Yes, vitamin E actually sheds skin and also softens the scar tissue, so it will remodal and help bloodflow renew the scar in combonation with massage.

You'll want to needle it though too.

What gave you that idea? Scar tissue is made of protein, so only a protease could theoretically dissolve it.

Well, dissolve isn't the right word. You don't want a hole in your face. But vitamin E will indeed help soften and renew the scared skin and accelrate heaing along with needling.

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Hey DC girl! Do you know if progesterone OR vitamin E help dissolve scar tissue?!

I really have been trying to find something on Google but I'm not sure... maybe you know something.

I was thinking maybe the progeste helped in that sense... one of those ingredients. Also the massaging when you would put it on since it takes a while to sink in, how long did you massage for?

Yes, vitamin E actually sheds skin and also softens the scar tissue, so it will remodal and help bloodflow renew the scar in combonation with massage.

You'll want to needle it though too.

>What gave you that idea? Scar tissue is made of protein, so only a protease could theoretically dissolve it.

Well, dissolve isn't the right word. You don't want a hole in your face. But vitamin E will indeed help soften and renew the scared skin and accelrate heaing along with needling.

Thank you for answering DC girl, I will be doing both.

What gave you that idea? Scar tissue is made of protein, so only a protease could theoretically dissolve it.

Yes sorry Factoid, I meant soften not dissolve. Does that mean using ACV & pineapple topically would help with scars? I know both have lots of enzymes maybe applying them topically would help.

http://healyourselfathome.com/HOW/NEWSTARTS/1_NUTRITION/ENZYMES/boost_body_proteolytic_enzymes.aspx

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What gave you that idea? Scar tissue is made of protein, so only a protease could theoretically dissolve it.

Well, dissolve isn't the right word. You don't want a hole in your face. But vitamin E will indeed help soften and renew the scared skin and accelrate heaing along with needling.

Protease doesn't work like an acid, there wouldn't be any holes, the lysed (broken down) scar-tissue proteins would conceivably be replaced with normal, healthy collagen fibers. In theory, at least.

And Vitamin A is a much better topical than Vitamin E for that sort of thing, one of last year's combination therapy studies mentioned how it also helps scarred skin grow back less scarred due to the way it affects collagen weaving.

Yes sorry Factoid, I meant soften not dissolve. Does that mean using ACV & pineapple topically would help with scars? I know both have lots of enzymes maybe applying them topically would help.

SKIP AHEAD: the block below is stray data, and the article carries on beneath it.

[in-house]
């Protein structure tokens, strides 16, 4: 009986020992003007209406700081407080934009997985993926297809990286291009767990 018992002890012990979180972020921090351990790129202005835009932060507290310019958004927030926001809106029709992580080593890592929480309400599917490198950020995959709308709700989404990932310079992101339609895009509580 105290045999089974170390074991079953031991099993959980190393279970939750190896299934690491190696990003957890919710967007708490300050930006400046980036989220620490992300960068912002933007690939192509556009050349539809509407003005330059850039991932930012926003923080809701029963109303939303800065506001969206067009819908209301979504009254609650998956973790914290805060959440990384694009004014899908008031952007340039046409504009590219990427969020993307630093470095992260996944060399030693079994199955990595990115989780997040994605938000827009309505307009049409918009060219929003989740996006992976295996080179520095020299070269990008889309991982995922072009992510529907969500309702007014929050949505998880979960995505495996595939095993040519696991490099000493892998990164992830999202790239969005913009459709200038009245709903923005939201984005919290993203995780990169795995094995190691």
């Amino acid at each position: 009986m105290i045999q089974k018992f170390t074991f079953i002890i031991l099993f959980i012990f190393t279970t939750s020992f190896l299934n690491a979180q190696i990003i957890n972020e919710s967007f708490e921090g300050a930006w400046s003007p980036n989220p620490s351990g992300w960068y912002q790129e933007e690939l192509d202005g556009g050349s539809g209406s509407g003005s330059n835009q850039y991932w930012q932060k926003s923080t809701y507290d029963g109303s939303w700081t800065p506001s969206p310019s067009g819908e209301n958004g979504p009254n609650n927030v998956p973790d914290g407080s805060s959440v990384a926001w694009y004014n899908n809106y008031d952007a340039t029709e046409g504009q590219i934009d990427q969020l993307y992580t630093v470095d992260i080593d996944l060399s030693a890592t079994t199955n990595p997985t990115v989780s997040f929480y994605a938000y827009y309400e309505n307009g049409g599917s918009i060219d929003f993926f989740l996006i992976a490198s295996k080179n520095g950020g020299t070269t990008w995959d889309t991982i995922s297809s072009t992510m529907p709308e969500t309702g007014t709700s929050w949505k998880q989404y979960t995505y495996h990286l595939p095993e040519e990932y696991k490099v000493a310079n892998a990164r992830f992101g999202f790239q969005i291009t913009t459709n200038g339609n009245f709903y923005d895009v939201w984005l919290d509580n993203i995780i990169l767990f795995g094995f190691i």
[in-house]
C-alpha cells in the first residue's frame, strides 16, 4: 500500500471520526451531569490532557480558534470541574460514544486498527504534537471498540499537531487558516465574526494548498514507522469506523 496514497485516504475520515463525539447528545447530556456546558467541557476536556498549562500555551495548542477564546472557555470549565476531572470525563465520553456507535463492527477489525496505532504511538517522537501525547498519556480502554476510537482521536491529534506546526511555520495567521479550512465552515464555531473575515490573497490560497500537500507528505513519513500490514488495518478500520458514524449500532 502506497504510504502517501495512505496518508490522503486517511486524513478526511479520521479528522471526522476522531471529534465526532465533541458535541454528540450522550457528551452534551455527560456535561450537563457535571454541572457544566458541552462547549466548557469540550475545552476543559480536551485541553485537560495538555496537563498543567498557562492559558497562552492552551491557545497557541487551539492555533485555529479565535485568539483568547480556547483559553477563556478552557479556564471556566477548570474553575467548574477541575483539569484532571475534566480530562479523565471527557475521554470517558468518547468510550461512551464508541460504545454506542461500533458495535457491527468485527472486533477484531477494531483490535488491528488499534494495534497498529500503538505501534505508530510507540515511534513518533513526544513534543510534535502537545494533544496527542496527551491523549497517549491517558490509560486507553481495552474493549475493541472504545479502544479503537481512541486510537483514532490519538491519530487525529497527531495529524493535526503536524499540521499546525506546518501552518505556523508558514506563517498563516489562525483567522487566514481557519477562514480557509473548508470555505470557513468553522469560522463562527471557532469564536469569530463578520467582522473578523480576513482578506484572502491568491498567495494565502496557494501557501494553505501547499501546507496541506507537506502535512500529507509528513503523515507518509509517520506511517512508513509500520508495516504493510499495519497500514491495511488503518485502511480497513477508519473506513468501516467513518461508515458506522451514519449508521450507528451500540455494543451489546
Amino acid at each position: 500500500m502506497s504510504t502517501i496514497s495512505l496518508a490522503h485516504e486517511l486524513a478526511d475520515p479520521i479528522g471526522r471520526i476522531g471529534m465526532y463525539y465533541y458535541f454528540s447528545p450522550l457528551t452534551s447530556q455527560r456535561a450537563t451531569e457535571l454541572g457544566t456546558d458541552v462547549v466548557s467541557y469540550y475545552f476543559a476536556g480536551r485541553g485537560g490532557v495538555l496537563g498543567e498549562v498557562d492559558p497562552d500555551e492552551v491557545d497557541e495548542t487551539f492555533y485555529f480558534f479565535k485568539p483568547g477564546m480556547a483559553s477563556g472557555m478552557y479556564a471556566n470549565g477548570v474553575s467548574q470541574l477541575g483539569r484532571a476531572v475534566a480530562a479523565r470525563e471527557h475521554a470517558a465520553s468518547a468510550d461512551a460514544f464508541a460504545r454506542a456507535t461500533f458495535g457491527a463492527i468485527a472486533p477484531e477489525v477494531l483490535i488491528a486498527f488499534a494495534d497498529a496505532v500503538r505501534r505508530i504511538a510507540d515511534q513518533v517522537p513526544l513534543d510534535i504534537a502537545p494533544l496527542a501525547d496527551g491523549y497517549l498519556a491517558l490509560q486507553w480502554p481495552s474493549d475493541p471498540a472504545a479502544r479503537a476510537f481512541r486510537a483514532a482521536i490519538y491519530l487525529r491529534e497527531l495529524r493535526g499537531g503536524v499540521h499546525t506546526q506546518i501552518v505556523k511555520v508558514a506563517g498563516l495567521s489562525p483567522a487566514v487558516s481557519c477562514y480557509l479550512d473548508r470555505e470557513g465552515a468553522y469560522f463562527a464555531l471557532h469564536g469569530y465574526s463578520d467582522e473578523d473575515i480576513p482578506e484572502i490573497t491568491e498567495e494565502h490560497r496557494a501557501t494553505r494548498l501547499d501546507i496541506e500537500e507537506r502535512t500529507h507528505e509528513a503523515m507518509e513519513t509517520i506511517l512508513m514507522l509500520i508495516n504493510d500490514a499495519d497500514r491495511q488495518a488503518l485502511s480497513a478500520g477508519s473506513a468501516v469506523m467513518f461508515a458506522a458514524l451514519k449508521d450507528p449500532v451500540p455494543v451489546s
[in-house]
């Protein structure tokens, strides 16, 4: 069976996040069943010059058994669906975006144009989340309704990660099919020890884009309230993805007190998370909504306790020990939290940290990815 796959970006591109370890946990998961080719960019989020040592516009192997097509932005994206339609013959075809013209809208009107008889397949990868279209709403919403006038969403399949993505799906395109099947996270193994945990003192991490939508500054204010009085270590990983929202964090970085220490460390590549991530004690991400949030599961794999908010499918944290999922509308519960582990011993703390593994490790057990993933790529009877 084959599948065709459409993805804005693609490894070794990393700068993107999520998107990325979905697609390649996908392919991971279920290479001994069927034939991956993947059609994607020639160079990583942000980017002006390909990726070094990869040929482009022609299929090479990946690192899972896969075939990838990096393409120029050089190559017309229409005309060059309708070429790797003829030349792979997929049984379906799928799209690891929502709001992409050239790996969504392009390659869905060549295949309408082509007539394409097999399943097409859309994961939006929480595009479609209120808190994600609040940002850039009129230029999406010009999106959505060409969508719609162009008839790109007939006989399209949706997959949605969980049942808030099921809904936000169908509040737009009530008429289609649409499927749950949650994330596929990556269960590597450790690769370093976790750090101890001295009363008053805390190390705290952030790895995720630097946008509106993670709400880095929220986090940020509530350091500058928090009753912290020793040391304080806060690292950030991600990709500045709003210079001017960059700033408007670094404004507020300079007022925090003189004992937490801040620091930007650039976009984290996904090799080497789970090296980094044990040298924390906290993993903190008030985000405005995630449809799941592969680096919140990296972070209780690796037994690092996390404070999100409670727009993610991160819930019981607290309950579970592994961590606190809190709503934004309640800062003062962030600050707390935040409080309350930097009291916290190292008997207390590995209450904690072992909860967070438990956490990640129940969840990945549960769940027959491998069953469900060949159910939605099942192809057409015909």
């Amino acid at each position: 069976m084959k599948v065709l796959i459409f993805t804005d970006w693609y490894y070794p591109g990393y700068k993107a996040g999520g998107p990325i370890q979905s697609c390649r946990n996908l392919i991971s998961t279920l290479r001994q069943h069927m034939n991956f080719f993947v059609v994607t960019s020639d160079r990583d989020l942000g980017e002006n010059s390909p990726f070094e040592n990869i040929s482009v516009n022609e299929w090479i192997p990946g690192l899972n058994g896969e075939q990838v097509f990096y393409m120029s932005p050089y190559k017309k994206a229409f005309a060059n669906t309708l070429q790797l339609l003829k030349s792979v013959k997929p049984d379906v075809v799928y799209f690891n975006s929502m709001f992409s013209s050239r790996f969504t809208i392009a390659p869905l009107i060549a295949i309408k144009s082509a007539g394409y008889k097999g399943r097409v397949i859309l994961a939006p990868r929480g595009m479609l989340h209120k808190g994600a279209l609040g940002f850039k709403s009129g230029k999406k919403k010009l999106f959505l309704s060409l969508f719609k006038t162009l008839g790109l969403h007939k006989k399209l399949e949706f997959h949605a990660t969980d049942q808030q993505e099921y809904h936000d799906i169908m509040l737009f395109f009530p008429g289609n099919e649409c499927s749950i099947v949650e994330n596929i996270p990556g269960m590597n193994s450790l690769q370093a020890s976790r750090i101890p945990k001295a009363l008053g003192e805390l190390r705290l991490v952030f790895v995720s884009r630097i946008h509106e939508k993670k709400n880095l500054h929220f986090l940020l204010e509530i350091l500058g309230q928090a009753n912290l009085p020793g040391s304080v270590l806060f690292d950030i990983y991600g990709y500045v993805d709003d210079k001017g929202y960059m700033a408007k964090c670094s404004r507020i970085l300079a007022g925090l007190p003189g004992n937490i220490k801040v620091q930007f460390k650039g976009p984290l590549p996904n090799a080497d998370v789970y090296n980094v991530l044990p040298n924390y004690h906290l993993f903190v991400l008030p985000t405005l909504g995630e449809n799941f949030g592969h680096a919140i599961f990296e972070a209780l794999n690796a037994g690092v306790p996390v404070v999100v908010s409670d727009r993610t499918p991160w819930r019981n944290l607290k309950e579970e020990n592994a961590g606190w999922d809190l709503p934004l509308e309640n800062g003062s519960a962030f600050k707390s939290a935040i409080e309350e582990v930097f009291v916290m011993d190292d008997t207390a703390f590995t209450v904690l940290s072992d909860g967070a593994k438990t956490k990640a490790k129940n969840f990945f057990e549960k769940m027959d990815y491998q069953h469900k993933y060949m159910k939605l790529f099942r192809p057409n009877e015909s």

http://healyourselfathome.com/HOW/NEWSTARTS/1_NUTRITION/ENZYMES/boost_body_proteolytic_enzymes.aspx

Raised linear scars? Possibly. Atrophic acne scars? Nope, simply "softening" scar-tissue isn't going to fill in an atrophic scar, you need to induce trauma to get that going. TCA does both, it will dissolve scar-tissue AND initiate some serious collagenesis.

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What gave you that idea? Scar tissue is made of protein, so only a protease could theoretically dissolve it.

Well, dissolve isn't the right word. You don't want a hole in your face. But vitamin E will indeed help soften and renew the scared skin and accelrate heaing along with needling.

Protease doesn't work like an acid, there wouldn't be any holes, the lysed (broken down) scar-tissue proteins would conceivably be replaced with normal, healthy collagen fibers. In theory, at least.

And Vitamin A is a much better topical than Vitamin E for that sort of thing, one of last year's combination therapy studies mentioned how it also helps scarred skin grow back less scarred due to the way it affects collagen weaving.

>Yes sorry Factoid, I meant soften not dissolve. Does that mean using ACV & pineapple topically would help with scars? I know both have lots of enzymes maybe applying them topically would help.

http://healyourselfathome.com/HOW/NEWSTARTS/1_NUTRITION/ENZYMES/boost_body_proteolytic_enzymes.aspx

Raised linear scars? Possibly. Atrophic acne scars? Nope, simply "softening" scar-tissue isn't going to fill in an atrophic scar, you need to induce trauma to get that going. TCA does both, it will dissolve scar-tissue AND initiate some serious collagenesis.

Okay that's good to know! thanks!

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Hi DC-girl, I remember reading a post where you posted you scheduled a consultation with Dr. Lam in Dallas, TX. Just wondering if got TCA Cross treatment from him or what is your impression of him. I am thinking of going to see him for ice pick and boxcar scars. Thanks.

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Hi DC-girl, I remember reading a post where you posted you scheduled a consultation with Dr. Lam in Dallas, TX. Just wondering if got TCA Cross treatment from him or what is your impression of him. I am thinking of going to see him for ice pick and boxcar scars. Thanks.

I have not gotten cross from him but I do like and recommend him.

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I still can't believe how much your scars improved I wonder how's your skin doing right now.. I can't wait to dermastamp and do TCA 

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I just had dermarolling done..

The doc recommended only using Retin-A .4% every other day. 

Not sure if I should use it or not.

I always hear about how you should keep the skin moist for wound healing. Not sure if I should be using Vaseline or not or coconut oil or something to keep it moist with.